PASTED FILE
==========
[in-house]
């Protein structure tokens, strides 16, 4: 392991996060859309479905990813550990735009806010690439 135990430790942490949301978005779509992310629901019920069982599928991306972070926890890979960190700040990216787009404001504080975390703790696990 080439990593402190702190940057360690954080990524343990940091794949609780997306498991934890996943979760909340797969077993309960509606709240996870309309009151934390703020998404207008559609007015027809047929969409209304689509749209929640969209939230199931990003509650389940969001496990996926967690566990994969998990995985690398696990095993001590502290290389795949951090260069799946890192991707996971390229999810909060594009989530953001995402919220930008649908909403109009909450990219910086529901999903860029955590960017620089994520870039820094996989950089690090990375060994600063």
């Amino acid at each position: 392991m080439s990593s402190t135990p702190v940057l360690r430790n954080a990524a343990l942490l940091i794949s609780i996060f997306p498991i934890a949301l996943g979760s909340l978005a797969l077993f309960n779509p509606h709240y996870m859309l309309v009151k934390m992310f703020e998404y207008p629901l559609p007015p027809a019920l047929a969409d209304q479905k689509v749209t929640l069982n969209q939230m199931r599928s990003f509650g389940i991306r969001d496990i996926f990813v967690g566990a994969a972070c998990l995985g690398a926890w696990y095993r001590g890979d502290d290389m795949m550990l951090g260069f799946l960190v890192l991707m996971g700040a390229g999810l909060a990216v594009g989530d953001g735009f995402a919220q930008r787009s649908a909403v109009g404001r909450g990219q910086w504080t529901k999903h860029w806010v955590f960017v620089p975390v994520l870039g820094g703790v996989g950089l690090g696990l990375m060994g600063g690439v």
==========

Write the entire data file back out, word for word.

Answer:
[in-house]
């Protein structure tokens, strides 16, 4: 392991996060859309479905990813550990735009806010690439 135990430790942490949301978005779509992310629901019920069982599928991306972070926890890979960190700040990216787009404001504080975390703790696990 080439990593402190702190940057360690954080990524343990940091794949609780997306498991934890996943979760909340797969077993309960509606709240996870309309009151934390703020998404207008559609007015027809047929969409209304689509749209929640969209939230199931990003509650389940969001496990996926967690566990994969998990995985690398696990095993001590502290290389795949951090260069799946890192991707996971390229999810909060594009989530953001995402919220930008649908909403109009909450990219910086529901999903860029955590960017620089994520870039820094996989950089690090990375060994600063």
């Amino acid at each position: 392991m080439s990593s402190t135990p702190v940057l360690r430790n954080a990524a343990l942490l940091i794949s609780i996060f997306p498991i934890a949301l996943g979760s909340l978005a797969l077993f309960n779509p509606h709240y996870m859309l309309v009151k934390m992310f703020e998404y207008p629901l559609p007015p027809a019920l047929a969409d209304q479905k689509v749209t929640l069982n969209q939230m199931r599928s990003f509650g389940i991306r969001d496990i996926f990813v967690g566990a994969a972070c998990l995985g690398a926890w696990y095993r001590g890979d502290d290389m795949m550990l951090g260069f799946l960190v890192l991707m996971g700040a390229g999810l909060a990216v594009g989530d953001g735009f995402a919220q930008r787009s649908a909403v109009g404001r909450g990219q910086w504080t529901k999903h860029w806010v955590f960017v620089p975390v994520l870039g820094g703790v996989g950089l690090g696990l990375m060994g600063g690439v």